*I keep dreaming about my father, which is a gift, but a challenging one, as I miss him, and wake in a state of longing and sadness, as well as joy for having had him in my life. Like so much of human experience ~ it’s complicated. Father’s Day is almost upon us, and it seems right to finish this archival trip – which ends in just a few weeks, and only a handful – less – of journal entries on that date, or before? We’ll see. Thanks for reading.

April 29, 2010 Stable For Now

Yes, my dad is stable for now and so too can I be although I find myself constantly anxious awaiting the next crisis. I am also directing a bunch of teens (a gaggle of teens, a worry of teens, a triumph of teens, a nightmare of teens??) in Carousel for which there is still so much to do, I feel myself in desperate need of the weekend. That, thank goodness, is almost upon us, and one of the wonderful, marvelous, amazing teens has taken over my a.m. breakfast and dog walking duties for me at my dad’s, so that I can rest and rest and rest in the morning. I know things are bad when I have three weeks of New Yorkers waiting to be read, among other things I like to do/read when I have the time. And my house is filthy, although I did vacuum and change my sheets before leaving for the Berkshires last week. And I’m up to date on my laundry. Sigh!

My older sister will be here Saturday, my father informed me this a.m.; good. Perhaps I will call in and take the entire day for myself, after working in the a.m., that is. The weather is predicted to be gorgeous all weekend and I am looooonnnging to get digging weeds, biking around, and doing some guilt-free lounging on my patio with those same NYers and several books I have been waiting to crack. Let me at’em! Yes, I have a costume plot to work out and yes, I have a set plot to work out, and yes, I could mop the floors with all of the windows open. I could. We shall see. I have soup (French onion) to make as well. And props to work on – argh, this low-rent theatre nonsense is for the birds…this is my last show with the wee ones though, and so I bravely soldier on.

Yesterday I received a speeding ticket (horror of horrors) for driving 74 in a 55; the Trooper stopped two of us at once and the other guy was doing 78 in a 55. Har! I was late to work, had to go somewhere before actually getting there in a work-related vein (free books for kids in Delhi) and had made a longer than absolutely necessary stop at my dads prior to leaving because I have a compulsive need to stop by. I know I am not using my best judgement right now and I also know that – honesty compels me to confess – I speed all the time. Still, I will plea not-guilty and try for a reduction…why not? Life is good and TG tomorrow is Friday.

May 4, 2010 Uncle Bill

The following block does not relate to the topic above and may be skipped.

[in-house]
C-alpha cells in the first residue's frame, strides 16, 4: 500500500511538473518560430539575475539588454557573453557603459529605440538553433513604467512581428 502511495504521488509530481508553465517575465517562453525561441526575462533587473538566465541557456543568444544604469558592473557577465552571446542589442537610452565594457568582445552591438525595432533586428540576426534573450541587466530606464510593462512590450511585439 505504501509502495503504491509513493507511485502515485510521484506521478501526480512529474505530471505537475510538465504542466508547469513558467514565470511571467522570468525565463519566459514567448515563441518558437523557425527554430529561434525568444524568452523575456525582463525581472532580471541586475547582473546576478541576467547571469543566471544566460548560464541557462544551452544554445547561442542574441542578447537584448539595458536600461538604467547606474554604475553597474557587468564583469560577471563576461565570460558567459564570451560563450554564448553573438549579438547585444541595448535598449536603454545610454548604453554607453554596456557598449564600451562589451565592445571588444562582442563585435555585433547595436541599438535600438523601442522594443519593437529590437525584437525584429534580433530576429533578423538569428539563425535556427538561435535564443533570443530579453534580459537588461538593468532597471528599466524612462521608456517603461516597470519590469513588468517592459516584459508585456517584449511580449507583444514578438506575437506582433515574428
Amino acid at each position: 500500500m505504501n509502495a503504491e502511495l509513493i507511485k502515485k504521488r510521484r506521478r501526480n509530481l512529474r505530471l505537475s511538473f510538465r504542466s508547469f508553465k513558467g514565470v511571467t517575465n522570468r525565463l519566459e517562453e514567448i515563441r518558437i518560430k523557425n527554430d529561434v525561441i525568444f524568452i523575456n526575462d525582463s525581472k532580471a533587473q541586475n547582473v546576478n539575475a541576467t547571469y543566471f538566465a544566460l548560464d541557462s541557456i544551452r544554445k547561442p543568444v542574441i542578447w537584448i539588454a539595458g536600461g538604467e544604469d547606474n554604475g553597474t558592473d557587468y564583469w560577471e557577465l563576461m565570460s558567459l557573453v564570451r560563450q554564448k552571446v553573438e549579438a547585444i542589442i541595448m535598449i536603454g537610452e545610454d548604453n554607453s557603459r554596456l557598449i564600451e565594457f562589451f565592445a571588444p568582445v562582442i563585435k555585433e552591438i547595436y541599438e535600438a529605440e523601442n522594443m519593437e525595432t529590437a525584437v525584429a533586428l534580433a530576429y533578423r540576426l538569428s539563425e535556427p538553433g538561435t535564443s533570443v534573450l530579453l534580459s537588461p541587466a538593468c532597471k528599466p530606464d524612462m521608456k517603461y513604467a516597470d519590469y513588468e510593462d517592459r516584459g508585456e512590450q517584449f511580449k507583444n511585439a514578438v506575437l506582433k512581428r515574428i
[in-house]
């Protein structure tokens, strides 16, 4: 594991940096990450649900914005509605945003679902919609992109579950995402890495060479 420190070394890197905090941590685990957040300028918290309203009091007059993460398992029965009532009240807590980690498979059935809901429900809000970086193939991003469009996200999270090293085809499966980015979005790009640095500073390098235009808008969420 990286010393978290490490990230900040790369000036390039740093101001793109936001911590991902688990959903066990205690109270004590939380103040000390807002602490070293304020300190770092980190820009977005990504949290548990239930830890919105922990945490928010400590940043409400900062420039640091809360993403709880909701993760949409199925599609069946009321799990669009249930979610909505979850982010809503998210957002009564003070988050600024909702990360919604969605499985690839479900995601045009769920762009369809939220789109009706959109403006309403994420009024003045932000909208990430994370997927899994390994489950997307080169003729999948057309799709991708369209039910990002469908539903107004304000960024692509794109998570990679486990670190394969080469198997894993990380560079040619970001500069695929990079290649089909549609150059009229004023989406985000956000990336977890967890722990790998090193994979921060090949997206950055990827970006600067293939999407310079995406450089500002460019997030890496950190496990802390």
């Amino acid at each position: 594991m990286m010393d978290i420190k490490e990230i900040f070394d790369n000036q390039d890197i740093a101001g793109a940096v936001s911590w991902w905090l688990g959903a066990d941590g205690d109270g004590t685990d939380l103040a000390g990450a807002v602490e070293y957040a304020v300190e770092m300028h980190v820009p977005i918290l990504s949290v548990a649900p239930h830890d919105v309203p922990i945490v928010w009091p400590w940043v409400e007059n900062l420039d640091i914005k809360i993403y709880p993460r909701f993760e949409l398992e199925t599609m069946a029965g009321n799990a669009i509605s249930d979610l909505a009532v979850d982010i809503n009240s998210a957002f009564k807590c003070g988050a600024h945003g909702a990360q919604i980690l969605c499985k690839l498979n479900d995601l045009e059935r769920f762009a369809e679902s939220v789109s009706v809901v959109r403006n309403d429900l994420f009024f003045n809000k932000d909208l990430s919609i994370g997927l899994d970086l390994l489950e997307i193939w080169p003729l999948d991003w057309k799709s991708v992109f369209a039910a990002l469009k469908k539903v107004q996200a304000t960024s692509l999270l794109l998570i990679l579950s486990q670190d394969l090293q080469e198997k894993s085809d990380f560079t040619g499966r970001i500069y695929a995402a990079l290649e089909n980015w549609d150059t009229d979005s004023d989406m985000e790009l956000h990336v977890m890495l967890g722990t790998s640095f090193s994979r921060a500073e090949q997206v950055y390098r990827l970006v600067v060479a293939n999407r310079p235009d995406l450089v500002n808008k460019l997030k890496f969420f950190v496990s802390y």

Yesterday my Uncle Bill died. I had a good weep for him, and of course today he has been much on my mind. My dad’s eldest brother, William George Mueller, Jr. had a very unique voice and looked, these last twenty years especially, so much like my beloved grandfather I both loved and, missing my gramps, hated seeing him. He was an educator, a farmer who went into teaching, and ended up as Principal at a local school whose merging with another tiny rural school, my alma mater, my dad’s and his, he helped move forward. He then left the Catskills for the Hudson Valley where he served as Principal (superintendent? I’ll have to check that out) in the Hudson Valley for many years.

He was born July 7th, although I don’t know what year and was married on that day as well. My dad thinks he would’ve been 87 or 88 this coming July and he died the way we all should, safely, peacefully, after playing half a round of golf. He was driving home with a friend and pulled over saying he didn’t feel well, and was gone. Not bad.

My cousin JoAnn thinks he planned his death; he had not golfed in over twenty years but yesterday and the day before that he hit the course in hot, humid weather. In the same way in 1980 my grandfather chopped wood in intense heat and humidity, dying as Bill did, from a heart attack following the exertion. I am so thankful my uncle was able to visit my dad last month. It was the first thing my father said to me when we spoke, how glad he was he had seen him this last time. At the time my dad said his brother looked awful, frail and purple around the mouth, and it was all I could do not to say, “hello, have you looked in the mirror lately, buddy?” in a classic pot calling the kettle black scenario. My dad looked up to his older brother quite a bit. I don’t know how this will affect him; we shall, as in all things, have to wait and see.
Rest in peace, Uncle Bill, rest in peace.